I felt very much at home at Stoke, both in the pulpit and out. Friend Isbell has a few choice souls there. To take it altogether, I have not enjoyed vital religion for a long time as I did among them the last month. Yesterday morning the dear Lord favored us blessedly together, and some of us in the afternoon; but in the evening, and this morning, my soul has sunk fathoms, and I have called it all into question, and could not believe that either myself or any of the tried children of God had the least blessing from the Lord, and have doubted everything. And what is all the talking, reading or hearing, preaching or praying, without life and power? Truly it is like sounding brass and tinkling cymbals. I believe that all who live and die fighting against a feeling religion will be damned. I believe that they will have their portion in hell, with devils and damned spirits; for the devil is as well pleased to see the letter of religion in a man's brains as the man who has it there is satisfied with it. And where will all those appear, even though ministers, deacons, and members of churches, who are resting upon the doctrines, and fighting against experimental truth felt out in the soul? My firm belief is that they will sink into hell, with all their religion, if they die enemies to a feeling religion. What is Christ to me if I feel him not? He is like a "root out of the dry ground" unto my soul. He is called the Bread of life; but no man will esteem him as such but those God has made to hunger for it. And my soul is a witness that nothing short of a Christ revealed in my heart the Hope of glory will satisfy me. To read of Christ in the Bible, and to hear others talk about him, will not do for a living soul. No, my dear friend, when I feel guilt upon my conscience, reading about the blood of Christ in the Bible, and what it was shed for, will not cleanse my conscience in the sight of God, nor yet in my soul's feelings. Neither can my soul exercise faith in that blood, as many talk about. And although I can believe, at times, that that blood has been applied to my guilty conscience times many, still that will not remove present guilt. No, my dear friend, you and I must have it applied unto our conscience, "as oft as sin defiles," before we can look up. And what is all the prate and chatter about the righteousness of Christ? That will not do my soul any good, nor yet reading in the Bible that it justifies the ungodly without works. No; I must have it imputed and worked into my soul's feelings by the Holy Spirit. Nothing will satisfy my soul but a testimony from God's own mouth that Jesus has wrought it out and brought it in for my soul. And the Holy Spirit must cast it on and over my naked soul; and he must give me that faith which is of the operation of the Spirit, that works by love;--that faith that is accompanied with meekness and gentleness, humbleness and filial fear. And then my soul is satisfied, just while I am in the enjoyment of it, and no longer. And what is the atonement of Christ to me, except I have an experimental feeling sense of it applied to my conscience by the Eternal Spirit, and that all my sins, past, present, and to come, are all atoned for? Then my soul can glory through our Lord Jesus Christ, by whom my soul has now received the atonement. O! My dear friend, how these poor deluded wretches who are putting you and me, with many others, down as "corruption preachers," will find themselves mistaken when they come to die! We are obliged to contend for a feeling religion, a religion that saves us from actual sin, as well as from the curse of a broken law and the wrath of God.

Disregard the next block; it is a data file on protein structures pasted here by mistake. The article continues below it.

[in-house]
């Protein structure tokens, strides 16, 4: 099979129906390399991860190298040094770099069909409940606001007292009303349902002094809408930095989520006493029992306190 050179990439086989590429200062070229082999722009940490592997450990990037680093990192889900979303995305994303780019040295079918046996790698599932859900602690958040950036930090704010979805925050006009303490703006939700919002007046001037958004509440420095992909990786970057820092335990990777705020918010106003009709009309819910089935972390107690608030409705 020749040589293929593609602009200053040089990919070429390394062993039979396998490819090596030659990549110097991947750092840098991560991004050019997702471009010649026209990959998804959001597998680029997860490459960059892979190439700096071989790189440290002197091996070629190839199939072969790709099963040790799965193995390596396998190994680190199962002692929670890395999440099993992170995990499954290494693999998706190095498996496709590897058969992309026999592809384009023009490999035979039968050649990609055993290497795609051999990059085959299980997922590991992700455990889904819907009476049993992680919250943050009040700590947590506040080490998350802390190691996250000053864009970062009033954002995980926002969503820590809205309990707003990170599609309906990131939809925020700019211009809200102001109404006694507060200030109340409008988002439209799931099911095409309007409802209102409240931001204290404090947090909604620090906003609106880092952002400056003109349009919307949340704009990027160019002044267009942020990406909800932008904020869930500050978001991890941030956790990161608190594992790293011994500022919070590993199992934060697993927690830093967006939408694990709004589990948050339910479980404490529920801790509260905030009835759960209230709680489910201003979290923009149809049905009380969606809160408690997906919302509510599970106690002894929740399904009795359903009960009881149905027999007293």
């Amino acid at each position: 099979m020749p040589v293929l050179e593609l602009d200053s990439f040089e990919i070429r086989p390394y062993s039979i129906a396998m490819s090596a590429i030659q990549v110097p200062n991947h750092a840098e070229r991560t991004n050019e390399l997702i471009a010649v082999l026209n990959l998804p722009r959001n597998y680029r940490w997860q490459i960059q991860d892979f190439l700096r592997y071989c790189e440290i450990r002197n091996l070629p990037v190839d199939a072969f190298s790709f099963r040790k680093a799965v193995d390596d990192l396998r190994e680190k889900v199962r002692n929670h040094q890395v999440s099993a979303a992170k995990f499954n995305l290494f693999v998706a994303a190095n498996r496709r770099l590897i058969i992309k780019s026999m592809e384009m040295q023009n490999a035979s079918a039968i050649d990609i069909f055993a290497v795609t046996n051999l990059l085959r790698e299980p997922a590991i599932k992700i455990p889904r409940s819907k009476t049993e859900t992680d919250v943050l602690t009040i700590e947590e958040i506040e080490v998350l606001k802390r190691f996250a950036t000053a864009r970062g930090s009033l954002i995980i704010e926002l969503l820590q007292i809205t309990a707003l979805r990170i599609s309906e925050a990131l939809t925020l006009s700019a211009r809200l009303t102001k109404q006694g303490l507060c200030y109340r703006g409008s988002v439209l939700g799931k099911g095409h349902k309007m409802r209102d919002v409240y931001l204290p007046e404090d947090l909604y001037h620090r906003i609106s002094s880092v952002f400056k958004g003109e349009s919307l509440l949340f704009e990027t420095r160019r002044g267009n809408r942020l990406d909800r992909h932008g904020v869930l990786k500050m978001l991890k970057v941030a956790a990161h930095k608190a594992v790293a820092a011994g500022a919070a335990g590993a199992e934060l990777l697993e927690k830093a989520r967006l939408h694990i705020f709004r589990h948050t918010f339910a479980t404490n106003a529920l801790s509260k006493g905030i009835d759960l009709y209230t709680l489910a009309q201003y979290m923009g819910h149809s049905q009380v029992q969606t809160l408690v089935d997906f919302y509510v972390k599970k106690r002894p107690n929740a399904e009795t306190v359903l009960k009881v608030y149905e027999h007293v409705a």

I was very much disappointed in not seeing you when you were at Allington. I heard three ministers while I was at S., but did not pick up a crumb under them all. They were not my stamp. They did not appear to be traveling in my path. It appeared to me that any one could sit under them but a poor tried child of God; but I must leave them. The friends here heard Mr. Isbell well, which I was glad to hear. I find by your letter that your path is a tried one, and that you are very much exercised about your ministry, which did my soul good to hear; for I believe, my dear friend, that your learning and gifts are nothing for your soul to hang upon or rest on. No; far from that, I trust that the Lord has brought your soul, at times, where he brought the apostle,--to count it but dung and dross, that you may win Christ, and be found in him, not having your own righteousness, which is of the law, but that which is through the faith of Christ,--the righteousness of God to every one that believeth. And this suits your soul well, because the Lord has made you a needy, naked, and helpless sinner. Then may the God of Abraham, of Isaac, and of Jacob bless you, and keep you, and uphold you, and strengthen you, both in body and soul.
This is the desire of

Your affectionate Friend for Truth's sake,
T. Godwin